Police Chief: Alfred Olango, Man Shot Dead by Officer, Was in a ‘Shooting Stance’
Alfred Olango, the man who was fatally shot by an El Cajon police officer on Sept. 27 was in a “shooting stance” at the time of the shooting, said authorities.
A woman claiming to be Olango’s sister—who said he was mentally ill—contacted police for assistance after 38-year-old Olango was “not acting like himself.” It was reported that Olango was walking in and out of oncoming traffic.
Responding officers arrived at the scene where they allegedly encountered a defiant Olango who refused to remove his hands from his pockets. He then removed an object from his pocket and pointed it at officers while in a “shooting stance,” said police. Police did not say what the object was.
“At one point, the male rapidly drew an object from his front pants pocket, placed both hands together on it, and extended it rapidly towards the officer, taking what appeared to be a shooting stance, putting the object in the officer’s face,” El Cajon Police Chief Jeff Davis said during a press conference on Tuesday, reported NBC San Diego.
It is then the two officers simultaneously fired their weapons—one officer deployed his taser; another officer fired his gun. It is unknown if Olango was hit with any voltage or how many shots were fired.
Olango, who was unarmed, was rushed to a local hospital where he died.
Following the shooting, a witness provided cellphone footage of the incident, which appeared to corroborate with the officers’ account of what transpired, said police. Authorities will not release the video as the investigation is ongoing.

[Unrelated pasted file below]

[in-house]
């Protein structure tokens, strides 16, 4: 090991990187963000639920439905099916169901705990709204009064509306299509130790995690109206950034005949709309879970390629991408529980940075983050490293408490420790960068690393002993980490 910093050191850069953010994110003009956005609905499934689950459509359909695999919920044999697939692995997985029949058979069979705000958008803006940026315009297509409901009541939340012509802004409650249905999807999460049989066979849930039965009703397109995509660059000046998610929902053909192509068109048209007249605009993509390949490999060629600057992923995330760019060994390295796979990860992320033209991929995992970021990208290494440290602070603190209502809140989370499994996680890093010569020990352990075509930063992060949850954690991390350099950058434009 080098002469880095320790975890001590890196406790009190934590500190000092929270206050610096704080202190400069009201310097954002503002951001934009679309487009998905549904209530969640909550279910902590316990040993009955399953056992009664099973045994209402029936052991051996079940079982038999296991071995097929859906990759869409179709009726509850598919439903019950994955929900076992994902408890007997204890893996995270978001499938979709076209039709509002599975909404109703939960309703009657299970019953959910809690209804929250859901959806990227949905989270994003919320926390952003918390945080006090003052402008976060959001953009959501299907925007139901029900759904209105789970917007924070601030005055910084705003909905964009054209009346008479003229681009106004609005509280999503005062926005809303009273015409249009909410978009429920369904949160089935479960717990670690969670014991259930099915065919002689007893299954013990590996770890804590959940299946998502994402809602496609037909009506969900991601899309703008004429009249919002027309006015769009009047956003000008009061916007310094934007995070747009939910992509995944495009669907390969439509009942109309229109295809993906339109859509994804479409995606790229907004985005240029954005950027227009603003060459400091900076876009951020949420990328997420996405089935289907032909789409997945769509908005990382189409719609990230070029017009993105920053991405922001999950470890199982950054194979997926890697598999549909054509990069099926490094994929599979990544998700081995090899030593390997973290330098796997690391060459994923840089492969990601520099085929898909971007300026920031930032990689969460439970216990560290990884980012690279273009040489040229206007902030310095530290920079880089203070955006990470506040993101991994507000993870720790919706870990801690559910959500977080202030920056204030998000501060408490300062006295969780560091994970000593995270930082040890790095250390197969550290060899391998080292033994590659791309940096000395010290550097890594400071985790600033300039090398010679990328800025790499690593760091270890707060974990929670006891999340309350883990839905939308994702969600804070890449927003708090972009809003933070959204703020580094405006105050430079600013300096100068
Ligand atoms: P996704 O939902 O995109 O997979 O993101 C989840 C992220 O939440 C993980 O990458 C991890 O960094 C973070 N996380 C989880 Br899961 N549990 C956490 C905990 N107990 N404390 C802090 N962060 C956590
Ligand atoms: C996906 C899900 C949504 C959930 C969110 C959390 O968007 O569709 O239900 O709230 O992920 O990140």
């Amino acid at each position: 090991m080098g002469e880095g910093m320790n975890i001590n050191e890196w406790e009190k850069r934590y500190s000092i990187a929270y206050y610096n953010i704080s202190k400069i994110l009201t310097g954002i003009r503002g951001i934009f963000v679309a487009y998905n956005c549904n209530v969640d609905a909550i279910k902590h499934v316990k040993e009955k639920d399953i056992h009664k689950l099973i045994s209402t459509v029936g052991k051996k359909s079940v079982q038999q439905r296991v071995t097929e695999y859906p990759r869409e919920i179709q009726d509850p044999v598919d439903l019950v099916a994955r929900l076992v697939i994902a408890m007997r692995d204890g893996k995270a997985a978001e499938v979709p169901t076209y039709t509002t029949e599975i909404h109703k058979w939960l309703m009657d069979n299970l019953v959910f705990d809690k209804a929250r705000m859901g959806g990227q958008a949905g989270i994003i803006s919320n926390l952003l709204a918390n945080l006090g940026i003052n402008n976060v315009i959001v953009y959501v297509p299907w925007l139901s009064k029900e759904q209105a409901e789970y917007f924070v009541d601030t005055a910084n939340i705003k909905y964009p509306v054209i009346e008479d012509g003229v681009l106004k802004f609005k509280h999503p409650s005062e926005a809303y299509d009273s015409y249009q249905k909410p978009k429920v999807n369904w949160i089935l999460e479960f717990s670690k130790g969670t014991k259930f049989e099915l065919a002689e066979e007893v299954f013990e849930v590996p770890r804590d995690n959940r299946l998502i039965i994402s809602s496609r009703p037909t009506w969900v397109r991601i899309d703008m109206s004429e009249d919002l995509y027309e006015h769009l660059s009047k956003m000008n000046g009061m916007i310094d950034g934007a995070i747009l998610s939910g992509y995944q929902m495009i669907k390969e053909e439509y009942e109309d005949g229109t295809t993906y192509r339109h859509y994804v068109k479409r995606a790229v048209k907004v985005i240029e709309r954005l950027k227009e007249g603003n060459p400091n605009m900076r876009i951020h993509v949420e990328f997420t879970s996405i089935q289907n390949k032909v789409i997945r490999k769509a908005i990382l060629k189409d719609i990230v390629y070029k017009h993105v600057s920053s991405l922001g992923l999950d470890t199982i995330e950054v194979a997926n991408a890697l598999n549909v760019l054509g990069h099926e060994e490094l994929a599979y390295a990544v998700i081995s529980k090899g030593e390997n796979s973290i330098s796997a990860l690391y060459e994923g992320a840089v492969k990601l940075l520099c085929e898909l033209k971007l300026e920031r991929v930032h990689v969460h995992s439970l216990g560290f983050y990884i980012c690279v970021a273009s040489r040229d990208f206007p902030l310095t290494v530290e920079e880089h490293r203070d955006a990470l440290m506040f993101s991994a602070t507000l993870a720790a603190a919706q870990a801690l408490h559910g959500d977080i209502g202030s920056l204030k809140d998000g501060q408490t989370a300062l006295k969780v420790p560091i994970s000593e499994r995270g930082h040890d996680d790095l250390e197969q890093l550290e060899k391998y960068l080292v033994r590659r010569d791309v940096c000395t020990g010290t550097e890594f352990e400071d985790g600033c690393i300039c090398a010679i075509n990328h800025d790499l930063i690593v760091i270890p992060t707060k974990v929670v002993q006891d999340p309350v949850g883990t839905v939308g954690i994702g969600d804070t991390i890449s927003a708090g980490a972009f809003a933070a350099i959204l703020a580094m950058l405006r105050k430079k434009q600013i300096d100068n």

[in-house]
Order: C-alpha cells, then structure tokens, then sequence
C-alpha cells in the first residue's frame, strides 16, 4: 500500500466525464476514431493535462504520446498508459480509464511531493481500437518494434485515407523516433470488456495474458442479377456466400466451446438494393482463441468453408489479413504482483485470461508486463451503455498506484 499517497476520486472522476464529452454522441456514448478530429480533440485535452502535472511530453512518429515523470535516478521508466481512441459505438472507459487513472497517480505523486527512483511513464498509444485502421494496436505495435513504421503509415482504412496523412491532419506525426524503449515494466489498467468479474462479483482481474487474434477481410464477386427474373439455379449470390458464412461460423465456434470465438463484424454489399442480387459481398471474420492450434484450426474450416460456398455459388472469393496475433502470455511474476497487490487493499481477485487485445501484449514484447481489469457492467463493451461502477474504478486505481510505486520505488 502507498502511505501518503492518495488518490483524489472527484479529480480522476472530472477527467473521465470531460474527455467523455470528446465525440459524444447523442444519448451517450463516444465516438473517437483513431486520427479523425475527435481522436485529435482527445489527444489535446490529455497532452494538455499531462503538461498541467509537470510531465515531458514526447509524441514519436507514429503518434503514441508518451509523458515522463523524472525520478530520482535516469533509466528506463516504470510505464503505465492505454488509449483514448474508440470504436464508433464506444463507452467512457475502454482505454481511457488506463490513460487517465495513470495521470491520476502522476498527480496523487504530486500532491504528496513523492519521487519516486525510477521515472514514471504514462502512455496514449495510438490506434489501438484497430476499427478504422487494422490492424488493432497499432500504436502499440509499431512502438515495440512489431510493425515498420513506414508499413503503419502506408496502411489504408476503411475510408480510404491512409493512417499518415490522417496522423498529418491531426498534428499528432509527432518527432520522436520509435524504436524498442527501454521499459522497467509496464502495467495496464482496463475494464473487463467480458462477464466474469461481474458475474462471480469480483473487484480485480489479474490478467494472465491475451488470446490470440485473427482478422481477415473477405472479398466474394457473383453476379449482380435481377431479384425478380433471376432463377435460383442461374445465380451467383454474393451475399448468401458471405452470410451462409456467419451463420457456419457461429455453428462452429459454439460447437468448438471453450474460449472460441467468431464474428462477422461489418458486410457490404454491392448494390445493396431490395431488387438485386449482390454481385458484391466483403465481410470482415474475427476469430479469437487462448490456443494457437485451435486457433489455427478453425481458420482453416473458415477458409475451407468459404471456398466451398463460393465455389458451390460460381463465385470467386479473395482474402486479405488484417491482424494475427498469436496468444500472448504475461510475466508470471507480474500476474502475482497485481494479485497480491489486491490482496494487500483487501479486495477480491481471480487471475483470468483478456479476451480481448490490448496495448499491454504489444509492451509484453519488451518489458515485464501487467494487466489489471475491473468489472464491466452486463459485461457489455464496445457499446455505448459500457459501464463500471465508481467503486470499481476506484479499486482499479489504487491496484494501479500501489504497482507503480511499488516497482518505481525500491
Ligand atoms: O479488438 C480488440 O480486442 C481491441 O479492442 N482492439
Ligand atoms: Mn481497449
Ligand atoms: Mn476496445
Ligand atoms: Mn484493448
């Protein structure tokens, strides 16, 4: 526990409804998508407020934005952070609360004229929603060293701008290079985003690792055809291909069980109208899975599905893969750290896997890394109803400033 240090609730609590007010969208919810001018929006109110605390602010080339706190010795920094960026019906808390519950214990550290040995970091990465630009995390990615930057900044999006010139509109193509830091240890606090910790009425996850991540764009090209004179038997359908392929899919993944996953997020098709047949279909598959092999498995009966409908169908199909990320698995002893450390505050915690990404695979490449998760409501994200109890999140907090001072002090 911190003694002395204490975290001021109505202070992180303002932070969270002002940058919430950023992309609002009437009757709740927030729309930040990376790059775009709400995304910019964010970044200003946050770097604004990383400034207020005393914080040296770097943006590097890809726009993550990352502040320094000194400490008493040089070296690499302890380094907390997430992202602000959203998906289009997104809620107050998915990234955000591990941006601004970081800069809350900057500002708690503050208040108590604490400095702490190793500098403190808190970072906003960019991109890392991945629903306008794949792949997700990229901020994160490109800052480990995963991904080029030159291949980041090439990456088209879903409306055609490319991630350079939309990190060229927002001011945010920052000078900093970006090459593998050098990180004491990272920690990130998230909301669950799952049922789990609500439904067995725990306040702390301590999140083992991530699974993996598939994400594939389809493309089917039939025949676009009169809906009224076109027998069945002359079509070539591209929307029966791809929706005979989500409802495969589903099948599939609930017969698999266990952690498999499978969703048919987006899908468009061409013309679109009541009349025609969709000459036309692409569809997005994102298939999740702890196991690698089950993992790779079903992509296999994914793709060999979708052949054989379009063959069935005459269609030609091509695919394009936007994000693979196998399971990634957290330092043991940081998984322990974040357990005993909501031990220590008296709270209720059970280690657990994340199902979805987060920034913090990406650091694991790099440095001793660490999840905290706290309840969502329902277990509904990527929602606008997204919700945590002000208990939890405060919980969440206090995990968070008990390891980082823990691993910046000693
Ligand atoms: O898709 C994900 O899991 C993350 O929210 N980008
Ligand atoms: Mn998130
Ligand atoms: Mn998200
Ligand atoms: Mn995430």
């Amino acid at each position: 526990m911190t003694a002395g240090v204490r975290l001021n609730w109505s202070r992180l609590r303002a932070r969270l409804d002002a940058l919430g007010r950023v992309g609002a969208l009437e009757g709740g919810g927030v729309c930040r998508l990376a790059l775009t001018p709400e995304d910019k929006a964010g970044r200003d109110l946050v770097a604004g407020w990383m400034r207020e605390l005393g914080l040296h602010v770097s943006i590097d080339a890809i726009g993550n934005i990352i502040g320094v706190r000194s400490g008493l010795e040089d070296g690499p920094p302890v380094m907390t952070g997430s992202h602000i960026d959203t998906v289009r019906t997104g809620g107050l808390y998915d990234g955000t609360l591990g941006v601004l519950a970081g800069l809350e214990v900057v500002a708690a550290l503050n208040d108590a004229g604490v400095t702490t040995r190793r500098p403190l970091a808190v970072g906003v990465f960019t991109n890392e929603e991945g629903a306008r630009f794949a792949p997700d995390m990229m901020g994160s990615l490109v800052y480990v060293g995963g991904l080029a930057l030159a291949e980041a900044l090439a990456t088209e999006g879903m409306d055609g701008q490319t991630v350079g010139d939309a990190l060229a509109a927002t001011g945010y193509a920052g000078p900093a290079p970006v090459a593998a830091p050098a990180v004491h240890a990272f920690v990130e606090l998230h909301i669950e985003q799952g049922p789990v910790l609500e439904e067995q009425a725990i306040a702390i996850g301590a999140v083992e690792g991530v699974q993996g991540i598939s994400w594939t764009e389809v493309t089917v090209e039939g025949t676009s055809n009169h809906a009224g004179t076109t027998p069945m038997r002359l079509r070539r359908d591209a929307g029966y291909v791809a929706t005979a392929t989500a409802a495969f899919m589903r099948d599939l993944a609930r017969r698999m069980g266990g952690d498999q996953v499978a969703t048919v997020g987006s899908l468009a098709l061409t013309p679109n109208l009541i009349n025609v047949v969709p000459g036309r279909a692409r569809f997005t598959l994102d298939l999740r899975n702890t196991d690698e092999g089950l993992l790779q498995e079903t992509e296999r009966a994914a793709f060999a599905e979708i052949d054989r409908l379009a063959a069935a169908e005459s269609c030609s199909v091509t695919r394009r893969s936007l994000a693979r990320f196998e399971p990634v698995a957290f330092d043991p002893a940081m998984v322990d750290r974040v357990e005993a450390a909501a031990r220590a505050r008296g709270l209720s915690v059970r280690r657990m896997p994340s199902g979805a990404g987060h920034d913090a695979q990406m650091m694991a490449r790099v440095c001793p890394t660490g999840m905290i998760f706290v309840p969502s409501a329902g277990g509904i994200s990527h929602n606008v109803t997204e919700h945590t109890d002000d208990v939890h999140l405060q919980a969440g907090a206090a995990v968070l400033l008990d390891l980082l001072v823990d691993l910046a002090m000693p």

“This was the only cell phone video provided to the officers and no cell phones were taken from anybody,” Davis said. El Cajon police officers do not wear body cameras.
Davis asked for anyone with information to step forward, including the woman who made the initial 911 call. Davis said he has yet to confirm if the two are related because the woman has been uncooperative with the investigation.
Olango’s death prompted community members to gather at the scene and Police Headquarters, where they demanded answers about the incident, questioning the motives of the police.
In August 2015, the county of San Diego invested $1.6 million towards its Psychiatric Emergency Response Teams (PERT), which pairs a licensed mental health clinician with a responding police officer or sheriff’s deputy to scenes of mental illness calls.
Davis assured a thorough investigation into the deadly shooting.
“This will be transparent,” he said. “This will be looked at by multiple sets of eyes, and not just ours.” The district attorney will also investigate.
The officers have been placed on administrative leave, which is standard practice in police-involved shootings.